And in the meanwhile, the Frontier everybody from the political establishment and the media neglected and never took seriously? It’s pushing back. It’ll be an unfortunate battle between ne’er do wells who have vegetated in one corner of the Earth all their lifetime.

When it comes to travel, Mark Twain? You’re wrong and full of shit.


A Little Less Conversation, A Little More Retroaction

Originally wrote this in light of the events of Colorado Springs, but then San Bernardino happened. However, given this wonderful article from New York Daily News on how one victim was just as hateful as his murderers, I think my piece needs to be brought out. Same principles apply, especially with regards to how people mourned the Colorado Springs cop. For on a regular day, he’d be considered just as hateful as his murderer. Aside from some alterations, this is what I wrote.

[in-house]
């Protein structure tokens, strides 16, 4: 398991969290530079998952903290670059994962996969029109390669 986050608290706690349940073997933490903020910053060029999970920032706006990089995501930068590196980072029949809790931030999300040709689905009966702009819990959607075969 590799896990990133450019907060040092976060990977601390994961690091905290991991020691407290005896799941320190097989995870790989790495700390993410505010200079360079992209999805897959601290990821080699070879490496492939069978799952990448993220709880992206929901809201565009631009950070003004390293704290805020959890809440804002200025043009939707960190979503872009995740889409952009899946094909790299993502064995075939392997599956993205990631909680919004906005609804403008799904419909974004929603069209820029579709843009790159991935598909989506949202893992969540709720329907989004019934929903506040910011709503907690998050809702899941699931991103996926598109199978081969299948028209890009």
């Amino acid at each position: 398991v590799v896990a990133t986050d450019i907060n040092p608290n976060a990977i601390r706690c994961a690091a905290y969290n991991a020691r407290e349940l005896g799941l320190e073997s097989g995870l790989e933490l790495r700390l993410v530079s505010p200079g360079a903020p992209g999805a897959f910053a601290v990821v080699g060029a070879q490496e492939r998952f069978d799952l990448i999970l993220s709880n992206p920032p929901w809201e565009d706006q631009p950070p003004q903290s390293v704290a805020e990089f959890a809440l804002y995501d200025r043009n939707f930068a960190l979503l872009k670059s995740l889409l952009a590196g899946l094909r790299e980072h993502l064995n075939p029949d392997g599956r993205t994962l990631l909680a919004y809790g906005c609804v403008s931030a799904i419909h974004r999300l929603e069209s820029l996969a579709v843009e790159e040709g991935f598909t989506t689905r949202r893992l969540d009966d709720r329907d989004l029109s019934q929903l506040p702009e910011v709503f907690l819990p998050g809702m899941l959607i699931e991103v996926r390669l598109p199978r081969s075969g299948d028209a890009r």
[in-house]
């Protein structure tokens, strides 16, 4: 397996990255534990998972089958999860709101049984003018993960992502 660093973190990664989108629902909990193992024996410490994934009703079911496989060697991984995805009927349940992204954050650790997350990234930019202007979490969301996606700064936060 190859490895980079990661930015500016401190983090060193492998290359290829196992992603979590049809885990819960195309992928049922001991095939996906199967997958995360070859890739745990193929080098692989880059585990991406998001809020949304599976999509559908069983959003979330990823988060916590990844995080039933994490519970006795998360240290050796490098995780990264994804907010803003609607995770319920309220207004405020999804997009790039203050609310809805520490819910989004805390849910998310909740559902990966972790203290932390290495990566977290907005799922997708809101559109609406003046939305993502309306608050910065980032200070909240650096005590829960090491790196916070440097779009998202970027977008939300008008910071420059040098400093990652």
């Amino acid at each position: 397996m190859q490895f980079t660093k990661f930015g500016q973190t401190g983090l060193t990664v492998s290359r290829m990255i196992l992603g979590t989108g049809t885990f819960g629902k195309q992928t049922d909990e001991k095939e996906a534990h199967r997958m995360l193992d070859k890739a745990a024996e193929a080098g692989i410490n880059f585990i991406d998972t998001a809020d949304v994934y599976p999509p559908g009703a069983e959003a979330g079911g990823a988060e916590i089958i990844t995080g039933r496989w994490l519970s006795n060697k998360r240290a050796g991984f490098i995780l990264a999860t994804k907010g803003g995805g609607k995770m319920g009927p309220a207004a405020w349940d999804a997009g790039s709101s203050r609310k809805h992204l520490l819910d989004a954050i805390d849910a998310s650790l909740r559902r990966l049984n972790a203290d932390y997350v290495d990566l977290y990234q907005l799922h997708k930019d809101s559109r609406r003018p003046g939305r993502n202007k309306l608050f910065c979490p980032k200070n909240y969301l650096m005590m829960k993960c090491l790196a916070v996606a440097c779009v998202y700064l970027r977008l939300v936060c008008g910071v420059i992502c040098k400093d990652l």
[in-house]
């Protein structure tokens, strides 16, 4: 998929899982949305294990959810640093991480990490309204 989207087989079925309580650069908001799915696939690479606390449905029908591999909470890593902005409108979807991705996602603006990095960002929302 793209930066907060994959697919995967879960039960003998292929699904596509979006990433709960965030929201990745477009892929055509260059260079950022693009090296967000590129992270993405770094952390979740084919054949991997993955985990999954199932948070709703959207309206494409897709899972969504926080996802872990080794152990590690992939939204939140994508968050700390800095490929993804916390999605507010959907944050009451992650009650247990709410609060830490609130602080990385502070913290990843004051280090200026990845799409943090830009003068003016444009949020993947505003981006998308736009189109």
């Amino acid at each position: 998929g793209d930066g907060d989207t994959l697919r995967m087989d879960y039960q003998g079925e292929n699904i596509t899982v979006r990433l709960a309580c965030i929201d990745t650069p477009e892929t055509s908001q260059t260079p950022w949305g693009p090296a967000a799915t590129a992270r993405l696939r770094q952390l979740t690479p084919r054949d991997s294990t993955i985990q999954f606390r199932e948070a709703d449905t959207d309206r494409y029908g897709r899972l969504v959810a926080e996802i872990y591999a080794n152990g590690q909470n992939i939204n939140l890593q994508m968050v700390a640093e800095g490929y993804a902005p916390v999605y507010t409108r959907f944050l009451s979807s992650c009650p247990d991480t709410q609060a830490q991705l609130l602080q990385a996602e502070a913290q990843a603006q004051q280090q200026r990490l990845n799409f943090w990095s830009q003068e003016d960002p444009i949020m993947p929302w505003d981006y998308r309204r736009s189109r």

I said somewhere (possibly on a social media format that involves a limit of 140 characters), that with regards to the Planned Parenthood shootings in Colorado Springs, nothing of value was lost. Now granted there were three deaths, including that of a police officer who was also a Christian pastor and ardent pro-lifer, but they are not the ones of value. No, the ones of value are the Planned Parenthood staff and customers who escaped shaken but unscathed after this weekend’s attacks. Thus, an event that was expected to be a Bataclan turned out… not to be much of such at all.

Now such a statement is naturally derided, and it was done so with much vim and vigour, and that I was dehumanizing the victims. One asked me, would I honestly tell that to the policeman’s grieving family that his life was of no value? My answer to this should not be your cause for concern.